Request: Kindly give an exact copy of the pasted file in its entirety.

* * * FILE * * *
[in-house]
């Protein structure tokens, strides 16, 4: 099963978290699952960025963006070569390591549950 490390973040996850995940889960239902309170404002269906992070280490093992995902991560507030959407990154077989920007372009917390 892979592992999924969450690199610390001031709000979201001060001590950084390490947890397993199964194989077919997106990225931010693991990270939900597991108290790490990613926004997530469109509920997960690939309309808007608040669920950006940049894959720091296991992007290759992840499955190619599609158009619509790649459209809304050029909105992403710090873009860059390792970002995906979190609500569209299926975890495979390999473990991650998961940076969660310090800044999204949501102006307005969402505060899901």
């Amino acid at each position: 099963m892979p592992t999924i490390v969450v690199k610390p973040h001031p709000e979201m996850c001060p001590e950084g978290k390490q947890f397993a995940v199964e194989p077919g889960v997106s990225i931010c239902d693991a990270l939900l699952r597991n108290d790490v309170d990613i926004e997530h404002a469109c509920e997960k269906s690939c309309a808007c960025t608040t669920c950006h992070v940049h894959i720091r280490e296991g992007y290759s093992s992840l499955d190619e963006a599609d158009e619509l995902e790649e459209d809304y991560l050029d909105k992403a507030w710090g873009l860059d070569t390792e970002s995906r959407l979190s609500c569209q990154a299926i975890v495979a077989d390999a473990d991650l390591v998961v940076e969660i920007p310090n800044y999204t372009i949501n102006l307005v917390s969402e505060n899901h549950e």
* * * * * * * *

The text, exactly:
[in-house]
């Protein structure tokens, strides 16, 4: 099963978290699952960025963006070569390591549950 490390973040996850995940889960239902309170404002269906992070280490093992995902991560507030959407990154077989920007372009917390 892979592992999924969450690199610390001031709000979201001060001590950084390490947890397993199964194989077919997106990225931010693991990270939900597991108290790490990613926004997530469109509920997960690939309309808007608040669920950006940049894959720091296991992007290759992840499955190619599609158009619509790649459209809304050029909105992403710090873009860059390792970002995906979190609500569209299926975890495979390999473990991650998961940076969660310090800044999204949501102006307005969402505060899901």
């Amino acid at each position: 099963m892979p592992t999924i490390v969450v690199k610390p973040h001031p709000e979201m996850c001060p001590e950084g978290k390490q947890f397993a995940v199964e194989p077919g889960v997106s990225i931010c239902d693991a990270l939900l699952r597991n108290d790490v309170d990613i926004e997530h404002a469109c509920e997960k269906s690939c309309a808007c960025t608040t669920c950006h992070v940049h894959i720091r280490e296991g992007y290759s093992s992840l499955d190619e963006a599609d158009e619509l995902e790649e459209d809304y991560l050029d909105k992403a507030w710090g873009l860059d070569t390792e970002s995906r959407l979190s609500c569209q990154a299926i975890v495979a077989d390999a473990d991650l390591v998961v940076e969660i920007p310090n800044y999204t372009i949501n102006l307005v917390s969402e505060n899901h549950e």